Protectionism warned as threat to fragile global recovery at pan-Asian forum

10:23, April 11, 2010      

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World politicians and entrepreneurs attending the annual Boao Forum for Asia (BFA) Saturday called to prevent trade protectionism from posing a real threat to the fragile global economic recovery.

The worst financial crisis since 1930s plunged the world economy into downturn last year, the first time since the Second World War. But many economies are recovering at unexpectedly quicker rates as massive fiscal stimulus has paid off.

The world economy was in a recovery, but the global demand was still worryingly weak, Yi Xiaozhun, China's deputy commerce minister, said at the BFA meeting in Boao in south China's island province of Hainan.

Many signs also showed a rise of trade protectionism as more and more countries took protectionist measures, Yi said.

Former Chinese Vice Premier Zeng Peiyan said the once strong support for international cooperation appeared to be eroding as the financial crisis subsides, which is "even more worrying."

Some nations were verbally against protectionism, but they in fact imposed anti-dumping or anti-subsidy measures and made a fuss about exchange rate problems, Zeng wrote in the BFA official publication.

Up to 250 anti-dumping complaints were raised last year, 20 percent more than a year earlier, and 41 anti-subsidies complaints, up 193 percent year-on-year, according to the World Trade Organization (WTO).

China has become the biggest victim of trade protectionism, according to the U.K.-based Center for Economic Policy Research. A total of 61 trading partners had taken 160 trade protectionist measures against the world's third-largest economy between November 2008 and January 2010, Further 111 protectionist measures are in the pipeline.

But China organized buying sprees to Europe and the United States amid the financial crisis, quite a stark contrast to the rising trade protectionism.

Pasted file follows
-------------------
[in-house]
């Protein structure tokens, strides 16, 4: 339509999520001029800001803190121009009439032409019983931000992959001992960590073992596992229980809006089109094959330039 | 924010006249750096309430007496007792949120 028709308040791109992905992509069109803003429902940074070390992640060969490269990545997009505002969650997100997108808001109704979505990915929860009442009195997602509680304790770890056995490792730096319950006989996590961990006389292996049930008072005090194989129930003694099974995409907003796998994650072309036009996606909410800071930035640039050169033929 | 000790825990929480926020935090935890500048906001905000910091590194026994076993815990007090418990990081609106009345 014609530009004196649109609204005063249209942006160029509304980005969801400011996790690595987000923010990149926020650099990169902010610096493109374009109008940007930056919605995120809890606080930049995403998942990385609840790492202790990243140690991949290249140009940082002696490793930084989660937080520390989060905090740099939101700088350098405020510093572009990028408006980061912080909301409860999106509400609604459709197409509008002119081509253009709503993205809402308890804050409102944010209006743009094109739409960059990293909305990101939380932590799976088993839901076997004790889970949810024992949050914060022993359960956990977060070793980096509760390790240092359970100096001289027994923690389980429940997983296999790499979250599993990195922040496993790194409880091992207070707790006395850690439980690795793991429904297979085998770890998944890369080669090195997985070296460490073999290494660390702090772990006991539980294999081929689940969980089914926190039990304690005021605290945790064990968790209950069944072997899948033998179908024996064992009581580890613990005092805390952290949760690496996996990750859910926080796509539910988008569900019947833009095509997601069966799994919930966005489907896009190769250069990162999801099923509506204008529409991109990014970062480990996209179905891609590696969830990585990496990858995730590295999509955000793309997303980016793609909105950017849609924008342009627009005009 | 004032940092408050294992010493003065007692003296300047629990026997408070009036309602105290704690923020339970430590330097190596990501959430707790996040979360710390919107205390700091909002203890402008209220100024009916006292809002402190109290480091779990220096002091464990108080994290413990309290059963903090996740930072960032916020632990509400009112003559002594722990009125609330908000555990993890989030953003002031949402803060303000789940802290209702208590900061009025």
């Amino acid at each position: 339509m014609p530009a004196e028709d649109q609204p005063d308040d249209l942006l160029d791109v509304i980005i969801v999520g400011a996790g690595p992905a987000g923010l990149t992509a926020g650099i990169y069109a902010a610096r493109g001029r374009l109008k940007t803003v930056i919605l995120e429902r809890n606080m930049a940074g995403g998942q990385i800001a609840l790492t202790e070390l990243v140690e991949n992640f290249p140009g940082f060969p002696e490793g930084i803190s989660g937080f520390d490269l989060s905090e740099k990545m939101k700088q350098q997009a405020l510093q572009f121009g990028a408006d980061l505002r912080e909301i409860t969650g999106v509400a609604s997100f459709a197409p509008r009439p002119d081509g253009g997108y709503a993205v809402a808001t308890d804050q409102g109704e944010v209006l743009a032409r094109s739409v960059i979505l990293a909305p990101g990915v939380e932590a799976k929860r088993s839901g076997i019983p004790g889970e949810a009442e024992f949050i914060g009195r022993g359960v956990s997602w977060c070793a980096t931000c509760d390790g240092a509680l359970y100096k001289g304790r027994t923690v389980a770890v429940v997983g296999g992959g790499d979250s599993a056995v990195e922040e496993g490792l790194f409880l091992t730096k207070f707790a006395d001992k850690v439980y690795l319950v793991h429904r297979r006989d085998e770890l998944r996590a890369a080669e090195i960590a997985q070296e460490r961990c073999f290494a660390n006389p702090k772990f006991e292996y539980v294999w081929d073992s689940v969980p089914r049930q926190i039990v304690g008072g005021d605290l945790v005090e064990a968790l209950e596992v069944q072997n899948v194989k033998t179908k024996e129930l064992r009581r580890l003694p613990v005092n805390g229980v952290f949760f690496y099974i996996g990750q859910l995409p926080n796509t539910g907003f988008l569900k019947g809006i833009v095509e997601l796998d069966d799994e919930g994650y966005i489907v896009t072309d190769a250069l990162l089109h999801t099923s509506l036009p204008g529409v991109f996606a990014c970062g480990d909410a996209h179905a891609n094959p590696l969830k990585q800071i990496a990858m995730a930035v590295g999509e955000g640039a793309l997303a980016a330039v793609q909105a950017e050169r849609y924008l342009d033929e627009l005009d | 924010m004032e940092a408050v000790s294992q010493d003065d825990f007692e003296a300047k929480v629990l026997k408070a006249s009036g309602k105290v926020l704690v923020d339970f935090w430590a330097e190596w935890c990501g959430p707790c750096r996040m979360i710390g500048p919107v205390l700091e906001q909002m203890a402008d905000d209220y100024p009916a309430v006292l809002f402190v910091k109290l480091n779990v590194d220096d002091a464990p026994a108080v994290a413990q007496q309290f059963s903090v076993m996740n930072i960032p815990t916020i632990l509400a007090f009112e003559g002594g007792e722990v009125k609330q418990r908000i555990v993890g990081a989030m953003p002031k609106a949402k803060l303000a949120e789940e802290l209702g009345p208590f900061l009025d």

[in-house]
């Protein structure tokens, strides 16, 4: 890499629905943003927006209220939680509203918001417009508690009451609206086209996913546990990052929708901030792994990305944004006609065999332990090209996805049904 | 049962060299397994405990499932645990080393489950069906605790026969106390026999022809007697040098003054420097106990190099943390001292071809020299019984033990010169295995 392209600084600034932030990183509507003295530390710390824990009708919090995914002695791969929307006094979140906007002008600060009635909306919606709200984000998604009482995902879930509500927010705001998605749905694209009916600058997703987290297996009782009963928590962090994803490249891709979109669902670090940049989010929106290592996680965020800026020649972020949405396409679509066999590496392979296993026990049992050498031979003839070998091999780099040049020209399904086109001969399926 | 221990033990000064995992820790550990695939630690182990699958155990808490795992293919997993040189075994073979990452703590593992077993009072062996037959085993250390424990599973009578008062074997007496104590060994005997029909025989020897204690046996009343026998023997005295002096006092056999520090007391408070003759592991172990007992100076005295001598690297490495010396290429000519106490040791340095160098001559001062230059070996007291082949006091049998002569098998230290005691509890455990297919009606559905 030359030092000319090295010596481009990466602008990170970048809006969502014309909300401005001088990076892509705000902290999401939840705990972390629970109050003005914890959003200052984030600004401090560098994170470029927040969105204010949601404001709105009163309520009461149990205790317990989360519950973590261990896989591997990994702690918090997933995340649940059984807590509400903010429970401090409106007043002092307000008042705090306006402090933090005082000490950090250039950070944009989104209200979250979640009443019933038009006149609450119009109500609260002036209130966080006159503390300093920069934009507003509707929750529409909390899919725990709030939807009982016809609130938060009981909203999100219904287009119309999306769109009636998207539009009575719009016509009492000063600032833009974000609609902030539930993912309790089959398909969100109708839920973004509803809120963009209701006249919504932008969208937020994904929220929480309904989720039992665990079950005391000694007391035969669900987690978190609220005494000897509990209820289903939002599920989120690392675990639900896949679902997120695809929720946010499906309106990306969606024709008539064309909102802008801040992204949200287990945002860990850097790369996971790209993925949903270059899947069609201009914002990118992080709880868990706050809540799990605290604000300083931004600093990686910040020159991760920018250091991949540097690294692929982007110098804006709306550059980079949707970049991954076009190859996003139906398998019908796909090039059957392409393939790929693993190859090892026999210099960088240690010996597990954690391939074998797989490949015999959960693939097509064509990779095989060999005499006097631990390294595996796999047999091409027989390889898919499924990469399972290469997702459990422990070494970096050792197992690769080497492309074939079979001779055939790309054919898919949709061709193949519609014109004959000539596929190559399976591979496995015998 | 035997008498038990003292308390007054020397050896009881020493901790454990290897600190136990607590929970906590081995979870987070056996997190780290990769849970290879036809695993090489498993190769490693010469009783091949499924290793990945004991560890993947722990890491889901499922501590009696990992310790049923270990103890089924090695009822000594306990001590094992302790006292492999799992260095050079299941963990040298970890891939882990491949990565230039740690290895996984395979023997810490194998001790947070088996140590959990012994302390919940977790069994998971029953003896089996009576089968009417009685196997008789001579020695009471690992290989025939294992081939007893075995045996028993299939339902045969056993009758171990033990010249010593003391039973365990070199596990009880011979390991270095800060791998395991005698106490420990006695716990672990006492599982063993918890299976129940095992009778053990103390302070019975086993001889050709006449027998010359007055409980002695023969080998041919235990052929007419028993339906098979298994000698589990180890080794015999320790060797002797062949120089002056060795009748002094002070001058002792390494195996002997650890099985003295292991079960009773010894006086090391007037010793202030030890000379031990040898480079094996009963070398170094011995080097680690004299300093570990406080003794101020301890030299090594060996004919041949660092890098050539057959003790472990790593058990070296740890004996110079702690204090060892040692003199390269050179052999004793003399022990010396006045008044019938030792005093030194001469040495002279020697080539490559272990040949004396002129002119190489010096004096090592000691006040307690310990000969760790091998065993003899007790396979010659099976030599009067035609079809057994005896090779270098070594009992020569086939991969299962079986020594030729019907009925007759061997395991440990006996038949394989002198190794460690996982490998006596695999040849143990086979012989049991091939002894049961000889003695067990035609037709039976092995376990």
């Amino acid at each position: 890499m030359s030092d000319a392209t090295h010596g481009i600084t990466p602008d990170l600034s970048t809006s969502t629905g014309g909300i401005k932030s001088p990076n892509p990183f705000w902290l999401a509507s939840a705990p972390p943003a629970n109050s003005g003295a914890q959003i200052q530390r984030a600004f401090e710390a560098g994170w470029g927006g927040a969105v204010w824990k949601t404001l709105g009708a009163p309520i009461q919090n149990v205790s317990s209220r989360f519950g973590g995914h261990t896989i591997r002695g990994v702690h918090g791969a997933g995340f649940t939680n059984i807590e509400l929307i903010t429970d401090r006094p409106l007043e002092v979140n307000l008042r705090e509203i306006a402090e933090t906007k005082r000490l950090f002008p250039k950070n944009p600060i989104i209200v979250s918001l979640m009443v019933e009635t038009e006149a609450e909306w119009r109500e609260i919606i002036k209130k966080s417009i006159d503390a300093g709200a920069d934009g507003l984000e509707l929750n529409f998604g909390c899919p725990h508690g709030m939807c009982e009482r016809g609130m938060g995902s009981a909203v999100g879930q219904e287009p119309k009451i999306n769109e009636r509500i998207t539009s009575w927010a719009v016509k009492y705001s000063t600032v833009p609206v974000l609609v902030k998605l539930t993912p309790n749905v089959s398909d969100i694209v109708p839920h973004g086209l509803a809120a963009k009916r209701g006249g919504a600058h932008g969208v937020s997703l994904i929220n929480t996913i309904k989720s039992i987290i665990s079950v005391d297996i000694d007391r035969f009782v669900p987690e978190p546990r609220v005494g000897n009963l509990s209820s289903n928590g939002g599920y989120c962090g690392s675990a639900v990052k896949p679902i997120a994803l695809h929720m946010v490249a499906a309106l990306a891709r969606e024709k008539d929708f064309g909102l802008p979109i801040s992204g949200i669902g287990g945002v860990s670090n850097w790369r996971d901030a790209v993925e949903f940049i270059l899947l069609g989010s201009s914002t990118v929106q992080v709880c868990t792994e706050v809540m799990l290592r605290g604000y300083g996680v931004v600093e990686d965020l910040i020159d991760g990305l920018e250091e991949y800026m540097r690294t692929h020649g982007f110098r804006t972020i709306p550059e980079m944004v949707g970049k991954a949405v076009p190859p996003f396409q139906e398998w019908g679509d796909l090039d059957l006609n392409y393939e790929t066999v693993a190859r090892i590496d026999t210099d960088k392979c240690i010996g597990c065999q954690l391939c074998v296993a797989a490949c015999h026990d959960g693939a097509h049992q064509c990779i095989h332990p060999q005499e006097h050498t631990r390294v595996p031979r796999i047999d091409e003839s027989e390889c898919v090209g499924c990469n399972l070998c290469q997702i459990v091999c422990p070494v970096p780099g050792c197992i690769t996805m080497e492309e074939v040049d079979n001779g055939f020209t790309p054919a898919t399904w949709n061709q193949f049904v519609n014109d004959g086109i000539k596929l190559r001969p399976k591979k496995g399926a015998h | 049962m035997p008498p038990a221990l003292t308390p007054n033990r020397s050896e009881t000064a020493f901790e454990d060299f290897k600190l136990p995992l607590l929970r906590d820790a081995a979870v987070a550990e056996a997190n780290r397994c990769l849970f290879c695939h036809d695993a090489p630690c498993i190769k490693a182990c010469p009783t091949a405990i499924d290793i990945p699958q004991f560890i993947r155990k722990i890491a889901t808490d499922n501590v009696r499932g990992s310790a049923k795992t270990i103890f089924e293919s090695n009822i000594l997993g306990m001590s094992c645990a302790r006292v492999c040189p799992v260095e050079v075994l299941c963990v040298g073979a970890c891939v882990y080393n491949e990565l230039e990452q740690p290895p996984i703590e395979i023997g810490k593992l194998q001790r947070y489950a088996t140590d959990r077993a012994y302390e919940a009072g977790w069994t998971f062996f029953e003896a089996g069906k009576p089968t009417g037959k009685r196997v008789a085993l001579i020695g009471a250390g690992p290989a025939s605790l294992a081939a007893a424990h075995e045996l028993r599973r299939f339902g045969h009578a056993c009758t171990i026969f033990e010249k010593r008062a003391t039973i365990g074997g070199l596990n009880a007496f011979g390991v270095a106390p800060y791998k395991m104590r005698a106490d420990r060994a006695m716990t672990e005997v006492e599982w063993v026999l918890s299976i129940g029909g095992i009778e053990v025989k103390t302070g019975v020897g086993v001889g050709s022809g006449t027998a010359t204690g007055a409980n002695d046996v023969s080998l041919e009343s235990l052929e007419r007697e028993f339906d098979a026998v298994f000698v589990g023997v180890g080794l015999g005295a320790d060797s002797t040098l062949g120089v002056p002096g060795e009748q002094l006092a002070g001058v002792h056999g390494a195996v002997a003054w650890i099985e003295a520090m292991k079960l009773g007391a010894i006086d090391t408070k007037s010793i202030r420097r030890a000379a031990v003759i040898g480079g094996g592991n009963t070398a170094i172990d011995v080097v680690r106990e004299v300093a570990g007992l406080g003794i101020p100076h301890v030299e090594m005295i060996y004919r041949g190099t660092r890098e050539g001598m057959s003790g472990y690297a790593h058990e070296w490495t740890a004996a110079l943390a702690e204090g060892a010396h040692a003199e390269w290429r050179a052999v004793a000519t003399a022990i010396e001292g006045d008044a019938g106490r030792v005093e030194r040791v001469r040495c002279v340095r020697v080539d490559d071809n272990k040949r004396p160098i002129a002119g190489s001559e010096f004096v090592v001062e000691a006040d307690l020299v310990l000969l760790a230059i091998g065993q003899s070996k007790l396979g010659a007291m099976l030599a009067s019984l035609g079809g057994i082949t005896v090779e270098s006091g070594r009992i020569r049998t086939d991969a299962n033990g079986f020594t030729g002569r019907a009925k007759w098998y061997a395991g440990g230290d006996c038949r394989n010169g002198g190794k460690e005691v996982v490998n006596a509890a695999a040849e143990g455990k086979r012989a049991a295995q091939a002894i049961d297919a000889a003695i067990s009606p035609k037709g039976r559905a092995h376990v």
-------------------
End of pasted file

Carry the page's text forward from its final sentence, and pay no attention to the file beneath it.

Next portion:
Furthermore, China posted 7.24 billion U.S. dollars of trade deficit in March, the first monthly deficit in six years, the General Administration of Customs said Saturday.

Long Yongtu, BFA's secretary-general, told Xinhua that the post-crisis period needed more unity and cooperation, but trade protectionism damaged the basis for unity and sent a wrong signal.

Victor Fung, Chairman of the International Chamber of Commerce, said that if the countries resort to protectionism, the economic recovery, already weak due to relatively high unemployment, would be further left in peril.

The Group of 20 would continue to stay vigilant against trade protectionism as the global economy faced uncertainties on the road to recovery with high unemployment rate this year, according to a WTO report released in early March.

Fung said most importantly nation leaders should be told not to abuse protectionism and to avoid trade frictions.

"The global economy would record solid recovery if no more protectionist measures were taken in the coming 12 months," he said.

The promotion of Doha round of trade talks, stalled for years over differences in agricultural and services sectors, was an effective tool to curb all kinds of protectionism, Fung said.

"Free trade is very important to global economic recovery," said Yi. He added that the Doha round, if completed, would help create a large number of jobs and guarantee global economic recovery.

Goh Chok Tong, Senior Minister and former Prime Minister of Singapore,also called to guard against trade protectionism under the green and environmental protection labels.

The developed countries should help developing countries to upgrade technology rather than abusing protectionism, Goh said.

"We should work together to resist all kinds of trade protectionism, otherwise there will be no economic recovery and growth," Yi said.

The three-day conference, under the theme of "Green Recovery: Asia's Realistic Choice for Sustainable Growth," will conclude on Sunday.

The forum is committed to promoting regional economic integration and bringing Asian countries even closer to their development goals. It attracted around 2,000 political and business heavyweights and experts from Asia and around the world.



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